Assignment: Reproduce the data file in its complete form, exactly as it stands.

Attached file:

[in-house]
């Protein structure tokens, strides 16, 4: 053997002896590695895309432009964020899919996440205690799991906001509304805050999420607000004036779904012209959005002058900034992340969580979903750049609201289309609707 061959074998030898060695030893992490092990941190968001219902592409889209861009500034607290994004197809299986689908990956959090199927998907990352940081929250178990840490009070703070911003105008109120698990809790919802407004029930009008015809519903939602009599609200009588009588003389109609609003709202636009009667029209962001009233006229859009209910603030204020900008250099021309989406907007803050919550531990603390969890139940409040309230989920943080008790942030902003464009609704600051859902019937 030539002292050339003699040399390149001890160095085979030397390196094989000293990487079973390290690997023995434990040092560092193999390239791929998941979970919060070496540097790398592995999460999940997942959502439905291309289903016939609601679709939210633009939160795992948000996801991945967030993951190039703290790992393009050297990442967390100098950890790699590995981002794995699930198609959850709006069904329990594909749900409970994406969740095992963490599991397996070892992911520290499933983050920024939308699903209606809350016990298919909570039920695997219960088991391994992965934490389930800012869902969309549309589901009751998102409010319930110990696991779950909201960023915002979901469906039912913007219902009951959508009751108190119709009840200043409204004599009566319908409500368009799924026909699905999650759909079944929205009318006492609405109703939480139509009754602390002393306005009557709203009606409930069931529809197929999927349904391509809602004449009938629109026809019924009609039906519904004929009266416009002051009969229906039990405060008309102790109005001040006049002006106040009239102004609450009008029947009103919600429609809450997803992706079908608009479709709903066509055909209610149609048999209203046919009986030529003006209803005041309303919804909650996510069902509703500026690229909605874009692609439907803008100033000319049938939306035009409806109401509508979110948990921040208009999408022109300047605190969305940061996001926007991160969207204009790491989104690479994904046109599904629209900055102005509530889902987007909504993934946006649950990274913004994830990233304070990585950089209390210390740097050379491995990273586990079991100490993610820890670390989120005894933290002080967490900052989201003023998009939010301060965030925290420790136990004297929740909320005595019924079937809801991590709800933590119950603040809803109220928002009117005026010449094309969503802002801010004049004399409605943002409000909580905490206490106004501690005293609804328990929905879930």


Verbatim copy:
[in-house]
């Protein structure tokens, strides 16, 4: 053997002896590695895309432009964020899919996440205690799991906001509304805050999420607000004036779904012209959005002058900034992340969580979903750049609201289309609707 061959074998030898060695030893992490092990941190968001219902592409889209861009500034607290994004197809299986689908990956959090199927998907990352940081929250178990840490009070703070911003105008109120698990809790919802407004029930009008015809519903939602009599609200009588009588003389109609609003709202636009009667029209962001009233006229859009209910603030204020900008250099021309989406907007803050919550531990603390969890139940409040309230989920943080008790942030902003464009609704600051859902019937 030539002292050339003699040399390149001890160095085979030397390196094989000293990487079973390290690997023995434990040092560092193999390239791929998941979970919060070496540097790398592995999460999940997942959502439905291309289903016939609601679709939210633009939160795992948000996801991945967030993951190039703290790992393009050297990442967390100098950890790699590995981002794995699930198609959850709006069904329990594909749900409970994406969740095992963490599991397996070892992911520290499933983050920024939308699903209606809350016990298919909570039920695997219960088991391994992965934490389930800012869902969309549309589901009751998102409010319930110990696991779950909201960023915002979901469906039912913007219902009951959508009751108190119709009840200043409204004599009566319908409500368009799924026909699905999650759909079944929205009318006492609405109703939480139509009754602390002393306005009557709203009606409930069931529809197929999927349904391509809602004449009938629109026809019924009609039906519904004929009266416009002051009969229906039990405060008309102790109005001040006049002006106040009239102004609450009008029947009103919600429609809450997803992706079908608009479709709903066509055909209610149609048999209203046919009986030529003006209803005041309303919804909650996510069902509703500026690229909605874009692609439907803008100033000319049938939306035009409806109401509508979110948990921040208009999408022109300047605190969305940061996001926007991160969207204009790491989104690479994904046109599904629209900055102005509530889902987007909504993934946006649950990274913004994830990233304070990585950089209390210390740097050379491995990273586990079991100490993610820890670390989120005894933290002080967490900052989201003023998009939010301060965030925290420790136990004297929740909320005595019924079937809801991590709800933590119950603040809803109220928002009117005026010449094309969503802002801010004049004399409605943002409000909580905490206490106004501690005293609804328990929905879930």